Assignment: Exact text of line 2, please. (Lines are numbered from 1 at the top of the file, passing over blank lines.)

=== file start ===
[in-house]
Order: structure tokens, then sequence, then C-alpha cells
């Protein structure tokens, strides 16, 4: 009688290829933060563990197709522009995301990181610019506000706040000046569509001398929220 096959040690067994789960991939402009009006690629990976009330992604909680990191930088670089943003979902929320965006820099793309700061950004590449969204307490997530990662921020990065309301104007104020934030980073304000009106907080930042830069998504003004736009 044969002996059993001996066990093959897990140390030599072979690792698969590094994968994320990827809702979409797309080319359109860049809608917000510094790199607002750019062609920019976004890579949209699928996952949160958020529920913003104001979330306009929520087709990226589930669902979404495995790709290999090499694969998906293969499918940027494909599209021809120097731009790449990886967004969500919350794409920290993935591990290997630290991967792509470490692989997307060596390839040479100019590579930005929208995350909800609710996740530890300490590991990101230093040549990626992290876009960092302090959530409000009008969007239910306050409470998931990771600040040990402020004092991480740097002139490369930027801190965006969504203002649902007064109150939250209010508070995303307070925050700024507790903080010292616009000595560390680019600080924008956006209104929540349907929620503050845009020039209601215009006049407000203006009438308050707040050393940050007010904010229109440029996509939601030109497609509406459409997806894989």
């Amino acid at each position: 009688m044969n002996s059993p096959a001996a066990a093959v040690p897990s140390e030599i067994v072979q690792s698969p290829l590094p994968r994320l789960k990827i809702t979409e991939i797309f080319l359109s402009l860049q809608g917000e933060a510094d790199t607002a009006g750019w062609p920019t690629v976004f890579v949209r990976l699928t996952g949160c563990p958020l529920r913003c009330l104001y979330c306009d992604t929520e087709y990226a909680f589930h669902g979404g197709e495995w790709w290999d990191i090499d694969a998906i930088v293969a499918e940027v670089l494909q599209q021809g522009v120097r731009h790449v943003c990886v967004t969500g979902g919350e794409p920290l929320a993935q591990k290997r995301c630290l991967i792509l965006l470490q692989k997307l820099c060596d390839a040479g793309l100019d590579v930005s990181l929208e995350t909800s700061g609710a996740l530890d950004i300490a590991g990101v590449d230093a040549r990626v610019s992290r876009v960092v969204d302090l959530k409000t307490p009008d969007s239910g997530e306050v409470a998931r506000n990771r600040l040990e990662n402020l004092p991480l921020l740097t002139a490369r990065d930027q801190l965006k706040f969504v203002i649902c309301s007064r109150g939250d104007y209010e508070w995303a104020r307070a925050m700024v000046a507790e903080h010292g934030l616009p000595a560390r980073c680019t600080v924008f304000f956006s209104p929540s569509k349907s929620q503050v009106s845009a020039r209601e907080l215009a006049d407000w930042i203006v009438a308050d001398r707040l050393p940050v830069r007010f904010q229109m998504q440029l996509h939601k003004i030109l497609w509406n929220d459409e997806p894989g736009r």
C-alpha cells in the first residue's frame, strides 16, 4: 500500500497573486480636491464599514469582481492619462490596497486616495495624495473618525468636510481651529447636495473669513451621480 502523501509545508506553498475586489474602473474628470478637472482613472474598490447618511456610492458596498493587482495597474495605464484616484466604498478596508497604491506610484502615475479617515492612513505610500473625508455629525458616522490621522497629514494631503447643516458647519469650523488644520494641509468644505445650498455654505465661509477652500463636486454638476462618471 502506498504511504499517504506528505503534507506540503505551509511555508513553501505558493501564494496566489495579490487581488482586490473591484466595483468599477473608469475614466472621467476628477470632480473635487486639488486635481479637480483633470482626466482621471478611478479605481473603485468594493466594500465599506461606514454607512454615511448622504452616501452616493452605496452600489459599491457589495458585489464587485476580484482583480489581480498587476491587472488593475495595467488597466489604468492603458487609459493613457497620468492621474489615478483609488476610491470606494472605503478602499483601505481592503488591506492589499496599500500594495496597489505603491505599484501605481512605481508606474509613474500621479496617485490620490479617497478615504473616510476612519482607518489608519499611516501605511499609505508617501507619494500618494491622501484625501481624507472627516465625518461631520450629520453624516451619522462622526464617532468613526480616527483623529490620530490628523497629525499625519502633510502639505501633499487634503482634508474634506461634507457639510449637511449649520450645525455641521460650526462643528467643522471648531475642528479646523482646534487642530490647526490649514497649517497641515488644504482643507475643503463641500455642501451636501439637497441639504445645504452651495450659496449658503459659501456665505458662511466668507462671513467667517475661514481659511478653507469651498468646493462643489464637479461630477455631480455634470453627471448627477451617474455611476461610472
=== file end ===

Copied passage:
Order: structure tokens, then sequence, then C-alpha cells